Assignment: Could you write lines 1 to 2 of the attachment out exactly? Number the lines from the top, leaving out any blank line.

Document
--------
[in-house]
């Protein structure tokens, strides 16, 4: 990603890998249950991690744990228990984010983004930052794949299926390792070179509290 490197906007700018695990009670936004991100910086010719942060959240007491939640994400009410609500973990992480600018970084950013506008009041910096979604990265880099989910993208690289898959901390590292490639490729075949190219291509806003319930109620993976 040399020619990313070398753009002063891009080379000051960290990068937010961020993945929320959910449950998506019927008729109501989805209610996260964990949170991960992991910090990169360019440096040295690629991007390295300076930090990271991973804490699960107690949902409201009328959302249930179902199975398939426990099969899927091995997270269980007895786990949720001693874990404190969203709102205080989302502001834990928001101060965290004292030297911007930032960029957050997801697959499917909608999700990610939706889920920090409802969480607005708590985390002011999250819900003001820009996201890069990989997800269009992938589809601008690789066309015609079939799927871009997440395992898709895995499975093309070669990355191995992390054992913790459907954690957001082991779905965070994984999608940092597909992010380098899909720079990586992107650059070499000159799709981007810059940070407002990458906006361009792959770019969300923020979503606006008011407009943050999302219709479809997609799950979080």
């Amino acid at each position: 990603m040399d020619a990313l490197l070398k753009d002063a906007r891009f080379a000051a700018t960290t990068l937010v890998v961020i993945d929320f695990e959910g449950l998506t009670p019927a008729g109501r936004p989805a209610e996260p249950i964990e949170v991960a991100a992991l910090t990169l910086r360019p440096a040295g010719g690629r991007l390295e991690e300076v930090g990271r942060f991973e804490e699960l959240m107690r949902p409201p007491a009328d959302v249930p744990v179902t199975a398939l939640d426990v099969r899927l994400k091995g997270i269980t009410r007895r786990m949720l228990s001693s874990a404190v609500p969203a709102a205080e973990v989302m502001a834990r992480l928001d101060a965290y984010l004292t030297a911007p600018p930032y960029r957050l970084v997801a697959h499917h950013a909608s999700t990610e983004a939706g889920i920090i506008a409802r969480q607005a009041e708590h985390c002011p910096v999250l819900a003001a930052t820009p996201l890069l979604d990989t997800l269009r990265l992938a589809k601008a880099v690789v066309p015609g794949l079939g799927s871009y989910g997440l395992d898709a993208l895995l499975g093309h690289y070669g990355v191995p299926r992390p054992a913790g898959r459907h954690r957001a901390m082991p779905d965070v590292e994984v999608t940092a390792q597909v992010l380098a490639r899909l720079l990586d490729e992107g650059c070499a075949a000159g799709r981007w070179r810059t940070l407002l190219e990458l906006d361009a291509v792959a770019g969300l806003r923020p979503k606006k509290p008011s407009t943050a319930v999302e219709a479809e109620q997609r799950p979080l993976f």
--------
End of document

[in-house]
């Protein structure tokens, strides 16, 4: 990603890998249950991690744990228990984010983004930052794949299926390792070179509290 490197906007700018695990009670936004991100910086010719942060959240007491939640994400009410609500973990992480600018970084950013506008009041910096979604990265880099989910993208690289898959901390590292490639490729075949190219291509806003319930109620993976 040399020619990313070398753009002063891009080379000051960290990068937010961020993945929320959910449950998506019927008729109501989805209610996260964990949170991960992991910090990169360019440096040295690629991007390295300076930090990271991973804490699960107690949902409201009328959302249930179902199975398939426990099969899927091995997270269980007895786990949720001693874990404190969203709102205080989302502001834990928001101060965290004292030297911007930032960029957050997801697959499917909608999700990610939706889920920090409802969480607005708590985390002011999250819900003001820009996201890069990989997800269009992938589809601008690789066309015609079939799927871009997440395992898709895995499975093309070669990355191995992390054992913790459907954690957001082991779905965070994984999608940092597909992010380098899909720079990586992107650059070499000159799709981007810059940070407002990458906006361009792959770019969300923020979503606006008011407009943050999302219709479809997609799950979080």